Cedar here: I have been rather sick the last couple of days. I’m not saying it was the Wendy’s Grilled Chicken Sandwich, but I will say that’s the only thing I ate before coming home from work and proceeding to get rather ill. My dear, dear husband, who is Not a Writer, offered to write a blog post for me in case I wasn’t feeling up to it. And I wasn’t going to say no at that point. I’m feeling better, but it’s interesting to get a reader, or in this case, Fan Perspective here from time to time. Not that he’s a normal reader, or fan! Read more
Posts by Cedar Sanderson
Sometimes I wonder if you could write a story using predictive text, and if it would make any sense at all. Probably not. For one thing, in order to have a truly rich vocabulary, you’d have to write a lot, first, and then, why? Why bother with something so nonsensical and simplistic? Writing stories is about so much more than simply putting words on paper. Read more
This is a guest post from the friendly and talented Joe Monson. I had asked a couple of people I know who had managed anthologies, and Joe got back to me with the following post. Hopefully it will be helpful if any of you are considering herding cat… er, putting together an anthology!
Taking Out a Contract
I’m fairly new to the writing and editing scene. At the time of writing this, I have only one published short story and one published anthology (as co-editor) to my name (though a couple are out for consideration by editors and publishers). So, I can’t say that I have years or decades of experience to my name. Read more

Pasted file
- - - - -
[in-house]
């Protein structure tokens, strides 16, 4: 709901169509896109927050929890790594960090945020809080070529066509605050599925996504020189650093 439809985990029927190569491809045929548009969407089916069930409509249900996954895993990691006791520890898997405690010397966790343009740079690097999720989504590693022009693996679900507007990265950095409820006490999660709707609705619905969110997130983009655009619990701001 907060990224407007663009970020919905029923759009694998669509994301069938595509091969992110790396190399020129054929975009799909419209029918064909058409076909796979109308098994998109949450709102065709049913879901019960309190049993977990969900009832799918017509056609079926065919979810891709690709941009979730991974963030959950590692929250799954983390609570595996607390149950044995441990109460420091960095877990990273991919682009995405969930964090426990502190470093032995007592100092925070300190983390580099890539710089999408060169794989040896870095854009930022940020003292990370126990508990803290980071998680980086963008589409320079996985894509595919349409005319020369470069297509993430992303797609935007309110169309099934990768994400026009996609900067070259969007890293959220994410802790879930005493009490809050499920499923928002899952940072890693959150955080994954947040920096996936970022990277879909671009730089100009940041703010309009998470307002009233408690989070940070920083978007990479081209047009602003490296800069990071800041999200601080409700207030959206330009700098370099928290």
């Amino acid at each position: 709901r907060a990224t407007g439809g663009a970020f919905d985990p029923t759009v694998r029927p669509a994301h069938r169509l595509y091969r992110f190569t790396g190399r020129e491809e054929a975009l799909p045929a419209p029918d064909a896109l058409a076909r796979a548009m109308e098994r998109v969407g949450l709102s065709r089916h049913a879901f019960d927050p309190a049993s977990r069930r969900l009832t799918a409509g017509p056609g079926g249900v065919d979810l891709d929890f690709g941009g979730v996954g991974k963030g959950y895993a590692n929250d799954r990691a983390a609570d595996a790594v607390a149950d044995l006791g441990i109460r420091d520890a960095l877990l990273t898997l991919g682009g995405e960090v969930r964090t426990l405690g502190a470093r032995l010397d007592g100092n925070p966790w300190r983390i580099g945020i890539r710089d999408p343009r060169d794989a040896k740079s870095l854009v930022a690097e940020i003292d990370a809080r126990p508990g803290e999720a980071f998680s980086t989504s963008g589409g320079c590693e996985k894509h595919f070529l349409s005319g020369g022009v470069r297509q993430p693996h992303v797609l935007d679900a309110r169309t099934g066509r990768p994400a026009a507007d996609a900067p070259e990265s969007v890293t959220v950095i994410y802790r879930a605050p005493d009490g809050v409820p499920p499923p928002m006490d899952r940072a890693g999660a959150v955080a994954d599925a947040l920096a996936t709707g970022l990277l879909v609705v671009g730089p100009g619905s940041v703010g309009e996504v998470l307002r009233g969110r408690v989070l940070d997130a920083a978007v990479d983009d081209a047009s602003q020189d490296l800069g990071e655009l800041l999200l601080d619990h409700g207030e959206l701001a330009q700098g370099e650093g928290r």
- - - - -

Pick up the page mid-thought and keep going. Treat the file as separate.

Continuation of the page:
Dad fell out of an apple tree one time when I was a teenager. After Mom finished scolding him for having climbed up there in the first place, I have a vivid recollection of him grinning and telling us ‘falling is easy. Learning how to land well, that’s hard.’ I was driving my daughters to work today, and reassuring one of them that her new role at work will get easier. “I stutter through talking to customers,” she told us, “I’m probably making them wait too long to hear all the options.” Practice, I told her. And then I watched the two of them walk together through the fog into their store to work, and contemplated their dedication to the one job people ridicule most. The store got a two-pack, and the girls are doing good work. The worrier in particular is always there, shift in and shift out, takes extra hours beyond what she should, and comes in whenever they call her. Her managers know who I am, and rave about them to me when I come in. She’s doing good. She has the potential already to move into leadership – both of them do. Read more